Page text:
I saw A’yahos, Seattle’s earthquake serpent spirit

Quileute charmIt isn’t often you come in contact with a spirit creature of ancient legends, is it? I know I can count the times it’s happened to me on the fingers of one hand. Well, actually just the thumb. But it did happen once, and I’ll never forget an instant of the experience–terrifying, mind-boggling, astonishing.

I was at my writing desk in the late morning of February 28, 2001, typing away at my latest novel, when the Nisqually Earthquake ripped loose at magnitude 6.8. My writing office was in a renovated attic room in my house. I recall a loud boom, as if a wrecking ball had hit the place. And I felt the entire house lurch sideways at the same moment.

The kind of panic that strikes when objects you consider immovable or almost so, like my heavy writing desk, heave sideways, carrying you along with them–that sort of panic only hits a person a few times in an entire lifetime. That must explain why I totally forgot the good earthquake advice I had been given since grade school, to drop, cover, and hold on.

Instead, I leapt from my chair before it had even settled and sprinted to the stairway, then down and out onto the back deck. Although ducking under my solid desk and waiting things out was the prudent course, I don’t regret my choice to evacuate post haste, because, you see, that’s what gave me the opportunity to meet A’yahos.

Tillicum AyahosI scurried to the deck’s back railing and held onto it with both hands while the house rocked back and forth, creaking, cracking, and groaning under the strain of the quake energy. Stable on my feet for the moment, I had a chance to look around and, man, what I saw!

The entire neighborhood was rolling like a series of waves underground, moving from the south (the direction of the quake’s origin near Tacoma) to the north, where Seattle would be rocked moments later and the Highway 99 viaduct would nearly collapse (it was later condemned and demolished).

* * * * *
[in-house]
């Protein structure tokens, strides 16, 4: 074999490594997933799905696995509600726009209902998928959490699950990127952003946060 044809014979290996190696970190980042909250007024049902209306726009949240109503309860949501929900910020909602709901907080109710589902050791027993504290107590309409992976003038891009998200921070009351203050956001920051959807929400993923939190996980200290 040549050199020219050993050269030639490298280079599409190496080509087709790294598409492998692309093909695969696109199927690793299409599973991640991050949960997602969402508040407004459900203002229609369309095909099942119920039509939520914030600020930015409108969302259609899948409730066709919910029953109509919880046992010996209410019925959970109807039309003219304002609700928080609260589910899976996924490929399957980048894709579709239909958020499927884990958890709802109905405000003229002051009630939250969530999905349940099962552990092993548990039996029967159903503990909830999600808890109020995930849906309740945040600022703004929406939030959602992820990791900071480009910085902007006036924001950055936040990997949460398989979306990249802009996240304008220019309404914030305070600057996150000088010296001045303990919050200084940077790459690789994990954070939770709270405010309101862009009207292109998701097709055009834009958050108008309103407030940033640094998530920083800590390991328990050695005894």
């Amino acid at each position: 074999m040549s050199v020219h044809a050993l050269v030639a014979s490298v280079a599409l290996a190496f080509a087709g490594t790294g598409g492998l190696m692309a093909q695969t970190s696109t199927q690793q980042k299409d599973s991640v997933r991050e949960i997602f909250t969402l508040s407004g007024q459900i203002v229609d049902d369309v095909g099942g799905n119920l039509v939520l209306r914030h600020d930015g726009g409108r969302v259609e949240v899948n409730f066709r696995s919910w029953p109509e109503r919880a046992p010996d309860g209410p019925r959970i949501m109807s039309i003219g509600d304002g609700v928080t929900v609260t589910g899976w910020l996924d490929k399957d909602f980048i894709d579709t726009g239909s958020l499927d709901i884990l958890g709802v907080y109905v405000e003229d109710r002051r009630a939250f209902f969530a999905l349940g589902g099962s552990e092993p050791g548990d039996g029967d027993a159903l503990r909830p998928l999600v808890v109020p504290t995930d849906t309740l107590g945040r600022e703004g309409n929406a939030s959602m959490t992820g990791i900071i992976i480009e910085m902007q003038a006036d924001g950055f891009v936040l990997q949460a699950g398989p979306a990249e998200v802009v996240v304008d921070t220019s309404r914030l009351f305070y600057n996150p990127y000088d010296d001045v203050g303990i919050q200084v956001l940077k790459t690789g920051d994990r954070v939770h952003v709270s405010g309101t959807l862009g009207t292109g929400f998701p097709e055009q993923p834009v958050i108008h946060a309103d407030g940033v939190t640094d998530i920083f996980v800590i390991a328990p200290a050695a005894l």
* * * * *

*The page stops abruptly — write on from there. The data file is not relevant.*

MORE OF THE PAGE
What astonished me most was my neighbor’s yard. I could see his wide lawn rippling like a slithering serpent. Two big trees, one on each side of the yard, swayed like two crazy metronome pointers, swinging together, then apart, then together again in tune with the rolling of the ground swells. All this was accompanied by deep a thunderous rumble emanating from the depths of the earth!

Kwakiutl dancerThen it was over. The land settled and the neighborhood went back to its serene suburban balance. There might have been a dog barking, or a human voice somewhere far off, but peace had returned with little harm done to our home. Some small splits in walls and ceilings, a brick loosened in the chimney, but no major repairs needed. Elsewhere around the region, there were injuries from fallen objects and one death attributed to the quake. We got off easy.

But I’ll never forget the ripples underground or the accompanying thunder on the day I met A’yahos, the Duwamish Tribe’s legendary earthquake serpent spirit. I’m a believer now, because I saw him slithering with my own eyes!


More info on The Great Seattle Earthquake

About Tom Hopp

Thomas P Hopp is a scientist and author living in Seattle. He writes medical thrillers, natural disaster novels, and the Dinosaur Wars science fiction series.
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